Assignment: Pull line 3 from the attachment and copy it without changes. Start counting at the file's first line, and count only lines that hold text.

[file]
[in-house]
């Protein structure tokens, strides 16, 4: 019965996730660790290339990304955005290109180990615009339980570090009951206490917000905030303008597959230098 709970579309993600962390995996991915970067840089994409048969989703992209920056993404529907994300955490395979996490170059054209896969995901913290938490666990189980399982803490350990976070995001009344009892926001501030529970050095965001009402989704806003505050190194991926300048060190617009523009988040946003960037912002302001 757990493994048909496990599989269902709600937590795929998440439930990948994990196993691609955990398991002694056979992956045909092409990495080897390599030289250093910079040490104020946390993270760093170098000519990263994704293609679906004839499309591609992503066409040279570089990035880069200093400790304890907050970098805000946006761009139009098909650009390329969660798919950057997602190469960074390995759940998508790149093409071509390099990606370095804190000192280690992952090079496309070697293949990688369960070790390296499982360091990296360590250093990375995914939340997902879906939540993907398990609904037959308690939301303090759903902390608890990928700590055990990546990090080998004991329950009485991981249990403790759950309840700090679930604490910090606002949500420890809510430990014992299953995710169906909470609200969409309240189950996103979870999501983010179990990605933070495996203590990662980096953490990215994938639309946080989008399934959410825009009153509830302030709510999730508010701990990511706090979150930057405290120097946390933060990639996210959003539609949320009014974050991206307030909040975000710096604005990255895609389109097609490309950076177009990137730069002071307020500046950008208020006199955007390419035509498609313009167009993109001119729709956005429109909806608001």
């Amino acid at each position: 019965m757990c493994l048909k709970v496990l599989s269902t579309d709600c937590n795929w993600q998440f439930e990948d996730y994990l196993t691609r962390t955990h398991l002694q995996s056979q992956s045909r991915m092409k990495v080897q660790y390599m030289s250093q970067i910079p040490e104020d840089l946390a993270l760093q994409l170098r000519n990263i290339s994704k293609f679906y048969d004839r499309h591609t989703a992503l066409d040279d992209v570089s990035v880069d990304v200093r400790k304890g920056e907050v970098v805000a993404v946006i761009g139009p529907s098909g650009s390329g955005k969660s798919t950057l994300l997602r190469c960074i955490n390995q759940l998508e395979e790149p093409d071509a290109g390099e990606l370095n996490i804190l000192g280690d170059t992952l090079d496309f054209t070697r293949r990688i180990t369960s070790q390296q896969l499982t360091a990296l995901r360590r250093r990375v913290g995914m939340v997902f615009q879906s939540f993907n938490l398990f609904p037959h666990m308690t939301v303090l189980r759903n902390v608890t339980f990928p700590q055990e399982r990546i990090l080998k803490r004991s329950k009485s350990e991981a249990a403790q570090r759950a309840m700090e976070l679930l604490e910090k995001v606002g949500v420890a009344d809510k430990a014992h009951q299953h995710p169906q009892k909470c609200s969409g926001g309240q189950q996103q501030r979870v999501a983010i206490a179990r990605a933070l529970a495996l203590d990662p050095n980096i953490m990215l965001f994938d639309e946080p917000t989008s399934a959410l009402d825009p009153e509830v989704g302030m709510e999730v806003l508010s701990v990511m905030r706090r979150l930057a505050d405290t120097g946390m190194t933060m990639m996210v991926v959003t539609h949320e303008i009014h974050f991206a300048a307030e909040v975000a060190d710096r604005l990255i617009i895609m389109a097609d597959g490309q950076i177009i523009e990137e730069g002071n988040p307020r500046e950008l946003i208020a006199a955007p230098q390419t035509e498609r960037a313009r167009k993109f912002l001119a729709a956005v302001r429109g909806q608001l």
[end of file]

């Amino acid at each position: 019965m757990c493994l048909k709970v496990l599989s269902t579309d709600c937590n795929w993600q998440f439930e990948d996730y994990l196993t691609r962390t955990h398991l002694q995996s056979q992956s045909r991915m092409k990495v080897q660790y390599m030289s250093q970067i910079p040490e104020d840089l946390a993270l760093q994409l170098r000519n990263i290339s994704k293609f679906y048969d004839r499309h591609t989703a992503l066409d040279d992209v570089s990035v880069d990304v200093r400790k304890g920056e907050v970098v805000a993404v946006i761009g139009p529907s098909g650009s390329g955005k969660s798919t950057l994300l997602r190469c960074i955490n390995q759940l998508e395979e790149p093409d071509a290109g390099e990606l370095n996490i804190l000192g280690d170059t992952l090079d496309f054209t070697r293949r990688i180990t369960s070790q390296q896969l499982t360091a990296l995901r360590r250093r990375v913290g995914m939340v997902f615009q879906s939540f993907n938490l398990f609904p037959h666990m308690t939301v303090l189980r759903n902390v608890t339980f990928p700590q055990e399982r990546i990090l080998k803490r004991s329950k009485s350990e991981a249990a403790q570090r759950a309840m700090e976070l679930l604490e910090k995001v606002g949500v420890a009344d809510k430990a014992h009951q299953h995710p169906q009892k909470c609200s969409g926001g309240q189950q996103q501030r979870v999501a983010i206490a179990r990605a933070l529970a495996l203590d990662p050095n980096i953490m990215l965001f994938d639309e946080p917000t989008s399934a959410l009402d825009p009153e509830v989704g302030m709510e999730v806003l508010s701990v990511m905030r706090r979150l930057a505050d405290t120097g946390m190194t933060m990639m996210v991926v959003t539609h949320e303008i009014h974050f991206a300048a307030e909040v975000a060190d710096r604005l990255i617009i895609m389109a097609d597959g490309q950076i177009i523009e990137e730069g002071n988040p307020r500046e950008l946003i208020a006199a955007p230098q390419t035509e498609r960037a313009r167009k993109f912002l001119a729709a956005v302001r429109g909806q608001l």